As Catholics, we know and profess that Jesus is fully and truly present in the consecrated bread and wine at Mass. That’s why we proclaim that celebrating the Eucharist is both the source and the summit of our faith. But there’s more to this teaching than a statement of doctrine. We believe—deeply, in our hearts—that as we receive Communion, we are receiving Jesus himself!
This month, we are blessed to hear from Cardinal Raniero Cantalamessa, OFM Cap. Whether he is preaching to the entire papal household or to everyday parishioners, Cardinal Raniero’s goal is that we would encounter Jesus in a way that would change our lives. And what better way to encounter the Lord than in the Eucharist? It’s this theme that Cardinal Cantalamessa explores in our main articles this month.
As I read these articles, I was struck by how expansive our experience of Jesus in the Eucharist can be. The Eucharist is meant to affect our entire lives, not only our time at Mass. In fact, it’s meant to mirror the way Jesus dedicated his entire life to us when he walked the earth and when he died on the cross. As Cardinal Raniero says in his first article (page 4), “The Christian cannot limit himself to celebrating the Eucharist; he must become a Eucharist with Jesus.” Jesus gave 100 percent of his being to his Father, both at the Last Supper and at every Mass. That means that we, too, are called to join ourselves to Jesus in offering every aspect of our lives to our heavenly Father. Lord, make it so in each of our lives!
A Call to Humble Service. This act of offering has important implications for our daily lives. According to Cardinal Cantalamessa, it means we are called to humbly wash the feet of our brothers and sisters (see page 16). As St. Paul once wrote, it’s the call to look at others as more important than ourselves, “each looking out not for his own interests, but also everyone for those of others” (Philippians 2:4). Washing our brothers’ and sisters’ feet, as Jesus did for his disciples in John’s Gospel, means taking on the attitude of a servant. It means caring for them and putting their needs ahead of our own. It means laying down our lives for one another, just as Jesus did at the Last Supper and on the cross. Lord, make it so in each of our lives!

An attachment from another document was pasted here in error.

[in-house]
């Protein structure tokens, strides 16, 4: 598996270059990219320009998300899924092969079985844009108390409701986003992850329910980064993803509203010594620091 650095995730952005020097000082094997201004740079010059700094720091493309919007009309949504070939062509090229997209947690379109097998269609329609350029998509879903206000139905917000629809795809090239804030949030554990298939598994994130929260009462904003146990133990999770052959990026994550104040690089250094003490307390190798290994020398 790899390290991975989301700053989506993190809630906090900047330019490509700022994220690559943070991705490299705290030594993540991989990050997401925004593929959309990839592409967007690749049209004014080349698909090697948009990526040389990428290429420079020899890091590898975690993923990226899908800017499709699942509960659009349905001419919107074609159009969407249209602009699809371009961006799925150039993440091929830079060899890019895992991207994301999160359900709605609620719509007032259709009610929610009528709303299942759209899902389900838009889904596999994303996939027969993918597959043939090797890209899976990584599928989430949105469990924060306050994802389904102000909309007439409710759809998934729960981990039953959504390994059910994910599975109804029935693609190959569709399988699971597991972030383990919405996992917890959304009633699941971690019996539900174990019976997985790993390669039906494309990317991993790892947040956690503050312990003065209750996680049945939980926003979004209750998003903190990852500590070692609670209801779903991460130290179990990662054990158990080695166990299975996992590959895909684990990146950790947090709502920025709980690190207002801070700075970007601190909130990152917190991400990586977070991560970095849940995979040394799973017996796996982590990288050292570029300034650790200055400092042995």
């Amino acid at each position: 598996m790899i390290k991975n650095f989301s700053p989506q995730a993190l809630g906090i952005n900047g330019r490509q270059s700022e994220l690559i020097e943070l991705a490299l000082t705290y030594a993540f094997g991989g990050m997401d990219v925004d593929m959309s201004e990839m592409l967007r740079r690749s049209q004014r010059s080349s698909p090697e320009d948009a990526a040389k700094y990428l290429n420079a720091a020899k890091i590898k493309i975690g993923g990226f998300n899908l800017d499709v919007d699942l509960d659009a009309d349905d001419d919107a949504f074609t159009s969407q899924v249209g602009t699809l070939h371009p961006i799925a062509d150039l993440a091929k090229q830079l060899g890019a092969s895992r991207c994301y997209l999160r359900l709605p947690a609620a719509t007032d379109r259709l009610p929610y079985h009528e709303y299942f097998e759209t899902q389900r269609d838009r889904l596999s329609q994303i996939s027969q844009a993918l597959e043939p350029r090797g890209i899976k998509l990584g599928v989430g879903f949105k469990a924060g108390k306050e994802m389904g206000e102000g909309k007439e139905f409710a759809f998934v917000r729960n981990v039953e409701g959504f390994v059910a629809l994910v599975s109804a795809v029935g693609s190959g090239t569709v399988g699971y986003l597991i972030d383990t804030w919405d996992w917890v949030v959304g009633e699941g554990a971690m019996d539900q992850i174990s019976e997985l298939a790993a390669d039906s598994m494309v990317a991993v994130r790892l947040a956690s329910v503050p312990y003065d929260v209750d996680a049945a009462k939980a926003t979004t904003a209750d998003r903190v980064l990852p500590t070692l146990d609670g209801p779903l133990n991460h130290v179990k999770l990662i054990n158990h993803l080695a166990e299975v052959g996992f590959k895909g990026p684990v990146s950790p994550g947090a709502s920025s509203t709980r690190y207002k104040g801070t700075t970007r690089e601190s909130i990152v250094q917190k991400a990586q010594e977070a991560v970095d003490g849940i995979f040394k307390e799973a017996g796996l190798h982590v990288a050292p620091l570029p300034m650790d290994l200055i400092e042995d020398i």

As you read these articles, you are sure to appreciate many other insights about the amazing gift of Jesus’ Body and Blood in the Eucharist. Whatever moves your heart, I pray that each one of us comes to know and love Jesus more fully. I pray that we may never take for granted the life that Jesus poured out for us at Calvary—the very life that he offers us whenever we receive him in Communion. Lord, make it so in each of our lives!